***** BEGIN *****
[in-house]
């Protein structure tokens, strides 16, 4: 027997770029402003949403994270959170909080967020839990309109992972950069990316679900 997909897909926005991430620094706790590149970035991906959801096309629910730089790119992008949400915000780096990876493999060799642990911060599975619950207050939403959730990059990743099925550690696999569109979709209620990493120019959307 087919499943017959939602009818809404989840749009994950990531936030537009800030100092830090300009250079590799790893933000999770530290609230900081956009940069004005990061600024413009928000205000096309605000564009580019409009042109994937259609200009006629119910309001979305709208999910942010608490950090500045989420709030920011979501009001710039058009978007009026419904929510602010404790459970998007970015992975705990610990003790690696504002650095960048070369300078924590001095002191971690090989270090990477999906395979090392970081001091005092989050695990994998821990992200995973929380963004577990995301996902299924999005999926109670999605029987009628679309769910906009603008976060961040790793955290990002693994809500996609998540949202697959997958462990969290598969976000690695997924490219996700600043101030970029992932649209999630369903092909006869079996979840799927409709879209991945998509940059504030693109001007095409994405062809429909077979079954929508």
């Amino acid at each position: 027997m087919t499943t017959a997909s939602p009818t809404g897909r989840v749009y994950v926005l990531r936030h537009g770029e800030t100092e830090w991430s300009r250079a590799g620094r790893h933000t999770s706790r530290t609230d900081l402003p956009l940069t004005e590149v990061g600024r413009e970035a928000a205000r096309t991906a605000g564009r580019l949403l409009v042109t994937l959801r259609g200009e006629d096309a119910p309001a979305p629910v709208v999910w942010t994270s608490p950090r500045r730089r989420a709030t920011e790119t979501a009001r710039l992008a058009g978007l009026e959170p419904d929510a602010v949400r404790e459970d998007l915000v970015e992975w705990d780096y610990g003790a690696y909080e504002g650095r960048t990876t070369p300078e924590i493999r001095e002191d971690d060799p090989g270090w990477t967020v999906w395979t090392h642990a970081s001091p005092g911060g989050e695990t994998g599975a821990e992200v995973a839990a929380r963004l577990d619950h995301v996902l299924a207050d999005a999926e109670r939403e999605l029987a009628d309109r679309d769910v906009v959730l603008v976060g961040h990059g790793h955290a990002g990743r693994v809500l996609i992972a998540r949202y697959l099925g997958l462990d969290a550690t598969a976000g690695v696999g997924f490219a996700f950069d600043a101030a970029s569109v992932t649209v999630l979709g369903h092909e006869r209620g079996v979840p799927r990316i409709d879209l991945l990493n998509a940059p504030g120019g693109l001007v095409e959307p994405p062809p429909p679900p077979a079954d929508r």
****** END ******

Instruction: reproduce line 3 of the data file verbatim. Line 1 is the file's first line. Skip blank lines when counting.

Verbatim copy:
């Amino acid at each position: 027997m087919t499943t017959a997909s939602p009818t809404g897909r989840v749009y994950v926005l990531r936030h537009g770029e800030t100092e830090w991430s300009r250079a590799g620094r790893h933000t999770s706790r530290t609230d900081l402003p956009l940069t004005e590149v990061g600024r413009e970035a928000a205000r096309t991906a605000g564009r580019l949403l409009v042109t994937l959801r259609g200009e006629d096309a119910p309001a979305p629910v709208v999910w942010t994270s608490p950090r500045r730089r989420a709030t920011e790119t979501a009001r710039l992008a058009g978007l009026e959170p419904d929510a602010v949400r404790e459970d998007l915000v970015e992975w705990d780096y610990g003790a690696y909080e504002g650095r960048t990876t070369p300078e924590i493999r001095e002191d971690d060799p090989g270090w990477t967020v999906w395979t090392h642990a970081s001091p005092g911060g989050e695990t994998g599975a821990e992200v995973a839990a929380r963004l577990d619950h995301v996902l299924a207050d999005a999926e109670r939403e999605l029987a009628d309109r679309d769910v906009v959730l603008v976060g961040h990059g790793h955290a990002g990743r693994v809500l996609i992972a998540r949202y697959l099925g997958l462990d969290a550690t598969a976000g690695v696999g997924f490219a996700f950069d600043a101030a970029s569109v992932t649209v999630l979709g369903h092909e006869r209620g079996v979840p799927r990316i409709d879209l991945l990493n998509a940059p504030g120019g693109l001007v095409e959307p994405p062809p429909p679900p077979a079954d929508r």